Nearly four years ago I wrote a post for this site entitled 100 ways to cut the Council Tax without cutting key services. Some were policies that had been adopted by Hammersimith and Fulham Council, others were examples from elsewhere. It was rather controversial at the time and subjected to some quite farcical misrepresentation.
James Alexander denounced the ideas – now as the Labour Leader of York Council he is cracking on with implementing some of them. Not enough though. There is still money wasted employing full time union officials, while the number of litter bins is reduced and the Council Tax is pushed up.
Number 13 on my list was:
Stop funding translations / interpreting for Council documents and services and funding refugee lobby groups. This money is much better spent teaching people English. But even redirecting some of it, you should still find some change for Council Tax cuts.
This appears to have become official Labour Party policy.
Now the Department for Communities and Local Government has produced a guide which advises councils on 50 Ways to Save. I was very chuffed to see several items from my list on the DCLG version.
There have also been lots of new themes I had missed – for instance on transparency and shared services.
In my own council, selling surplus buildings to reduce debt and thus interest payments is a much bigger focus than it was four years ago. The DCLG list includes items on better asset management.
The Taxpayers Alliance and the Institute of Economic Affairs will be pleased to see several of their proposals endorsed. For example don't fund "sock puppets" and "fake charities." Don't pay mileage rates above the HMRC approved level.
The DCLG list includes thorough references to where the recommendations have already been implemented – often by the DCLG itself. Mr Pickles does not just talk the talk but also walks the walk.
Among the items from my list also on the DCLG's one are:
- Ceasing to translate Council documents.
- Put in an arrangement where the Council Leader and Cabinet Members have a firm grip on spending. The threshold for where spending needs to be authorised by the leader has been reduced from £300,000 to £100,000 in my borough. Of course there is no point in doing this if
the leader is a pussycat who waves everything through.
- Cut transaction costs by offering a discount to those who pay by direct debit.
- Close subsidised council canteens.
- Open cafes in the corner of libraries where there is some space. This could produce revenue as well as attracting more library users.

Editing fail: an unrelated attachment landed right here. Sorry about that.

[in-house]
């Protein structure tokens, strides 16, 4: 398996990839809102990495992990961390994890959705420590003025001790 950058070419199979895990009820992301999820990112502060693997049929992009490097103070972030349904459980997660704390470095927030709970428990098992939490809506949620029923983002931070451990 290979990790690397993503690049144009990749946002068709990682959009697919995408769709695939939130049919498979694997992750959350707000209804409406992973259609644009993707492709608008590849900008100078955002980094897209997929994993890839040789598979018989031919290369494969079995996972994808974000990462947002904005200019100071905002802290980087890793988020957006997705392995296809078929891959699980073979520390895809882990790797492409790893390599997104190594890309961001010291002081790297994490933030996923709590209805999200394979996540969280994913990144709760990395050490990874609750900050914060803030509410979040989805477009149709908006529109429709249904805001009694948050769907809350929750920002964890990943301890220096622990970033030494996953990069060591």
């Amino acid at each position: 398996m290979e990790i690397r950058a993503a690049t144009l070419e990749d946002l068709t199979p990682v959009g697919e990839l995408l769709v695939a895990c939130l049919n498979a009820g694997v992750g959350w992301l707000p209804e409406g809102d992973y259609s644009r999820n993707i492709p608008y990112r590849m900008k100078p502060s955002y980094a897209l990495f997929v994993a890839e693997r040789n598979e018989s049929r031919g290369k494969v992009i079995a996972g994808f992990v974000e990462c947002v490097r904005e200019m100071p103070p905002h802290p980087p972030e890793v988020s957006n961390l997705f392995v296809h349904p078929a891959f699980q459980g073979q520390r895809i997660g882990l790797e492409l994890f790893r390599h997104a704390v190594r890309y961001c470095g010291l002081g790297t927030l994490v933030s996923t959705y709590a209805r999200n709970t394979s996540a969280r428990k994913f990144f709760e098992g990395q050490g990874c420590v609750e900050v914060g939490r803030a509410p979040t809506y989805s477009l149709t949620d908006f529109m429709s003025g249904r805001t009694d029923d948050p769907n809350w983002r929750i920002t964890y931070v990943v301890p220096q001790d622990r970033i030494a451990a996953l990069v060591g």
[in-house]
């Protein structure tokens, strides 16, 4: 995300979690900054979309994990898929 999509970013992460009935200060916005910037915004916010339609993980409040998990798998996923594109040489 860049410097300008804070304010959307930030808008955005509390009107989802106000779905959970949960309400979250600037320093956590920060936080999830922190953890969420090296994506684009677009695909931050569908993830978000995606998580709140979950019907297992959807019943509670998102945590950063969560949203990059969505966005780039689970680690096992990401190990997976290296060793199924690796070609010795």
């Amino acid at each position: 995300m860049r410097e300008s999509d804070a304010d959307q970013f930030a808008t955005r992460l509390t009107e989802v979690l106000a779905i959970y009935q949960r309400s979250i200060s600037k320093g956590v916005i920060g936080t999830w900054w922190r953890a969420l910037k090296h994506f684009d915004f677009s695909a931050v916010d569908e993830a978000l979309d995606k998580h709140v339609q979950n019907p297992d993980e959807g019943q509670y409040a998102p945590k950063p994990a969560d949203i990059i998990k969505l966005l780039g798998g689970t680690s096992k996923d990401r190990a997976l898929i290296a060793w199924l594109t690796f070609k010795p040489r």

- Freeze councillor allowances.
- Freeze recruitment.
- Stop spending money on management consultants.
- Keep a tight grip on spending on agency staff.
- Cease training courses with no tangible benefit.
- Cease to employ staff to be trade union officials.
- Include private advertising on council notice boards and from council land and examine the scope for private advertising in the council tax bill yearly mailing.
- Sell or lease works of art not on display: Why retain vast art collections which just gather dust in storage?
- Review membership subs.
- Ban mineral water at council meetings: Tap water in refillable bottles costs nothing and is better for the environment.
- Take a tough line on absenteeism.
- Cut printing costs: Stop producing glossy brochures.
- Encourage staff to offer efficiency suggestions.
One tiresome response to these lists is when someone picks out one item and says that on its own it would not be sufficient. The Shadow Communities Secretary Hilary Benn said to Mr Pickles:
This week his top tip for cash-strapped councils was that they should loan out their artworks in return for cash. What planet is he living on?
Mr Benn is just being silly, isn't he? First of all it was not the top tip but one of 50 top tips. Secondly, the assumption that the sums involved are trivial is quite false. I do think that selling surplus art should also be considered. Southampton Council could clear most of its debt interest bill of £14.3 million if it sold its £190 million art collection which sits in storage. That would be equivalent to a Council Tax cut of nearly 20%. Worth £217 for those on Band D. I suppose a trifling sum if you are as rich as Mr Benn.
I have put in a Freedom of Information request to Leeds City Council so that we can see what the equivalent figure would be for Mr Benn's constituents.
Mr Benn says local government has taken a bigger share of the cuts than the rest of the public sector. He is right. If the rest of the state was on an equivalent economy drive the deficit would be eliminated this year. But this is not what Mr Benn has in mind. His implication seems to be that local government spending shouldn't be cut anymore and that borrowing should be even higher – the Greek model.
The list of ideas is constructive. It includes examples from Labour as well as Conservative councils. It was a Labour supporter, Jon Harvey, was gathered up some more ideas.
Any council complaining about budget cuts should work its way through all these ideas first – before cutting services.